Wetherspoons founder talks booze and Brexit

‘What we have to do is assert our independence’

Brexit democracy farage landlord pubs spoons Tim Martin wetherspoons

Tim Martin looks and sounds like the epitome of a pub landlord; genial, loud, full of strong opinions. That’s because he is one, so to speak; he’s the founder and chairman of Wetherspoons, the enormous pub chain.

Martin might have swapped pulling pints for pushing pens a long time ago, but he’s retained many of the qualities that make a good landlord – most importantly, an ability to understand what the average Briton wants.

That includes Brexit, the reason he’s speaking at the Cambridge Union. Unlike the vast majority of other captains of industry, Martin was a vocal and enthusiastic Eurosceptic long before the referendum; on June 23 2016 it turned out that a majority of the country agreed with him. But he clearly isn’t a small-minded xenophobe.

Instead he offers up an argument predicated on ideas of freedom and liberty; ‘we must assert our independence.’ Indeed he argues that immigration – within limits – is a good thing for Britain, and claims that ‘the British people accept the principle of immigration…the main economic engine we need is a slightly growing population.’

The Tab meets Wetherspoons founder Tim Martin

What Martin hates about the EU, then, is not immigration – it’s a perceived democratic deficit. He has very little time for the ‘unelected President Junker making decisions’, and argues that a key part of any Brexit deal should be that ‘we make our own laws in this country.’ His ideal model is, perhaps surprisingly, countries like Singapore or South Korea – states whose adoption of democracy propelled them to economic success. ‘Democracy is economic steroids’, he says on more than one occasion, and he seems to believe that Brexit offers a unique opportunity to actualise a democratic future.

It’s all sounding a bit familiar, isn’t it? Loud-mouthed businessman with unusual hair, involving himself in populist rhetoric – we could be talking about Donald Trump. So does Martin have any plans to follow Trump’s lead and go into electoral politics? He laughs when I ask him: ‘I think I’m a one-trick pony, and I’m too old…the benefits to the country are more if I just keep doing my job.’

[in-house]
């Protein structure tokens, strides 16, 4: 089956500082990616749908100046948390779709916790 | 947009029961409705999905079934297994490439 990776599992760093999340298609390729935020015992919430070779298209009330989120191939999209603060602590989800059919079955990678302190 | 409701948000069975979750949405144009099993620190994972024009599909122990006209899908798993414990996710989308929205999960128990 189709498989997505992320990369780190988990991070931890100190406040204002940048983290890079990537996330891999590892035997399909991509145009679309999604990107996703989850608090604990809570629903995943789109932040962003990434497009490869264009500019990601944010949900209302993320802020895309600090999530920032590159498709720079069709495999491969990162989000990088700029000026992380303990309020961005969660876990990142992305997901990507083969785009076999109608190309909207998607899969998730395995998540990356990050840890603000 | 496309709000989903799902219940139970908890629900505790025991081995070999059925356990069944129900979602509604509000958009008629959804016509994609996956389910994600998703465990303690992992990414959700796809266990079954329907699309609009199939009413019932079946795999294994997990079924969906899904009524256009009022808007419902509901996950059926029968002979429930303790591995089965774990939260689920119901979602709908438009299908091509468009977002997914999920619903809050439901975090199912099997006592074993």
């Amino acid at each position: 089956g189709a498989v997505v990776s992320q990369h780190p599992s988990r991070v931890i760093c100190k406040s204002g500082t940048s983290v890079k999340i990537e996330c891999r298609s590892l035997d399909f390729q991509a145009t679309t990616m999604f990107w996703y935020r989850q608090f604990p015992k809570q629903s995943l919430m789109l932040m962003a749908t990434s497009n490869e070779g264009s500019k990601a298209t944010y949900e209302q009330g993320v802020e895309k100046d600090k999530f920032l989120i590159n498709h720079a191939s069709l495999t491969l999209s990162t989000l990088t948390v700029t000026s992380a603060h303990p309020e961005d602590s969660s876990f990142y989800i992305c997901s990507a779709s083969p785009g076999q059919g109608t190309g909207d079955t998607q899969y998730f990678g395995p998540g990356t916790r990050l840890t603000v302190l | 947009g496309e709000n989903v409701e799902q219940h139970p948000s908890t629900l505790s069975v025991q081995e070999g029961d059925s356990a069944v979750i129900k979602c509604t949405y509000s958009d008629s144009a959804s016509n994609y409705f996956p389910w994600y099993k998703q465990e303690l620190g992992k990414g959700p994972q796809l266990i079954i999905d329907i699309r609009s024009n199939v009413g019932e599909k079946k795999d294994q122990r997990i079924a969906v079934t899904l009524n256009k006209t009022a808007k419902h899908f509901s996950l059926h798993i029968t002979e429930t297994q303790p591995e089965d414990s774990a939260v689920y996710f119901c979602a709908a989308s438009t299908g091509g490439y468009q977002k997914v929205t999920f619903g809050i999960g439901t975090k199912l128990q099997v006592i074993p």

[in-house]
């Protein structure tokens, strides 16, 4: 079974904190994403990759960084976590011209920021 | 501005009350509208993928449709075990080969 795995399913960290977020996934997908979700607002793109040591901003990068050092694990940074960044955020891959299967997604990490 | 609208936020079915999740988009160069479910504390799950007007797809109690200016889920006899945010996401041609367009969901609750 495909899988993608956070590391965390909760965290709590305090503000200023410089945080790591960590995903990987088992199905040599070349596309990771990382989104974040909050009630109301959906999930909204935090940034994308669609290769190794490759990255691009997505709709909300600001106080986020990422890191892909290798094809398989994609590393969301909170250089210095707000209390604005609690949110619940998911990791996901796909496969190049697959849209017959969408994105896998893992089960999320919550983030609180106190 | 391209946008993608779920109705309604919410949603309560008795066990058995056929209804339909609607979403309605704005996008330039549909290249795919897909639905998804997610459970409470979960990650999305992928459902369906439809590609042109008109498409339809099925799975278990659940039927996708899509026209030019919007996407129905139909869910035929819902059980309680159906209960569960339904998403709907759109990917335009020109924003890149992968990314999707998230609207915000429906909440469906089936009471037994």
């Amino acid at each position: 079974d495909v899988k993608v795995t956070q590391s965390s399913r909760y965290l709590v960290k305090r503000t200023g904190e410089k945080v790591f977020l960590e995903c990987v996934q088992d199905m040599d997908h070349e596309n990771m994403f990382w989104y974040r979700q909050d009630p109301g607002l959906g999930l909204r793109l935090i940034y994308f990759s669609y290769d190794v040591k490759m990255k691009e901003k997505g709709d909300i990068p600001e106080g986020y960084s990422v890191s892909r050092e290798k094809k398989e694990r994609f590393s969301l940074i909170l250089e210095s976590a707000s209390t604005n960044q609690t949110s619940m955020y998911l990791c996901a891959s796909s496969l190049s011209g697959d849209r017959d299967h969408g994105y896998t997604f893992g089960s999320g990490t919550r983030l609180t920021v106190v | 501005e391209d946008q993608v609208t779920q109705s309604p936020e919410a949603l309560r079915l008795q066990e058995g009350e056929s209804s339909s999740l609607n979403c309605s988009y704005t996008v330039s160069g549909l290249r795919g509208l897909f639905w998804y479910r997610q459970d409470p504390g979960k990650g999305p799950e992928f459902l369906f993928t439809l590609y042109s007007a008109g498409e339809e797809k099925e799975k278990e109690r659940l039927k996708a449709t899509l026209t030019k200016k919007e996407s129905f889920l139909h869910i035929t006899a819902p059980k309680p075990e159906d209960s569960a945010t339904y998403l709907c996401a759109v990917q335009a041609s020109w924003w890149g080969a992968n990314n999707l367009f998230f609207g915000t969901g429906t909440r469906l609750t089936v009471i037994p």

And what a job it is. Wetherspoons employs thousands of people – many of them EU nationals, incidentally – and takes in over a billion pounds every year from Britain’s drinkers. But it’s an increasingly tough business to be in. It’s estimated that 29 pubs close every week, and many areas have essentially seen the pub business wiped out or forced to totally change. In part that’s down to greater awareness of the effects of drinking on health, but Martin also observes – somewhat ruefully – that ‘millennials do drink less.’

Still, he’s an optimist about his business – ‘I think that there’s definitely a future for pubs. Nonetheless, he’s critical of current government policies which he argues are making his company less effective. ‘You’ve got to equalise VAT and business rates between pubs and supermarkets…pubs are taxed much more heavily per pint than supermarkets. And if that goes on forever it’ll put a lot of pubs out of business.’

We’re not drinking enough of these, according to Martin

Martin definitely seems more comfortable talking about business than about politics; at heart he’s still a man who deeply enjoys the dirt-under-the-fingernails element of commerce. And he clearly believes that business holds lessons for politicians. Speaking about the Prime Minister’s attempts to negotiate the details of our departure from the EU, he defends her caginess, saying that ‘Theresa May cannot say exactly what kind of deal it’ll be – it’s simply not possible in negotiations.’

But when I ask him if he’s broadly behind her approach to Brexit – one which seems likely to entail a fairly clean break from Europe – he doesn’t seem too concerned with the details. ‘Do you think I go reading her speeches?’ he asks rhetorically. When I press him, he argues that ‘I don’t like the term “hard Brexit” – what we have to do is assert our own independence.’ Beyond that, Martin doesn’t seem too concerned – at one point even argues that ‘trade deals aren’t as big a barrier as has been made out’, a pretty bold claim by any standards.

Hard Brexit? Soft Brexit? Who knows?

Again we return to Martin’s rather syncretic idea of what Brexit should look like. Unlike Nigel Farage – whom he describes as ‘pretty right-wing…by aligning himself with Trump he’s kind of proven everyone’s point’ – Martin opposed the EU out of purely pragmatic grounds; he genuinely thinks it’s best for his business and best for the country. ‘Britain’s a good democracy; it could be a better democracy,’ he says, and there seems little reason to doubt his sincerity. Throughout the interview he keeps returning to the idea of freedom – ‘freedom of speech, freedom of the press, freedom to highlight political skulduggery.’ That, to Martin, is the main motivator for his opposition to the EU.

Passionate internationalist yet trenchant Eurosceptic, Tim Martin is living proof that Leave voters ought not to be reduced to caricatures; they’re far more varied than you might think.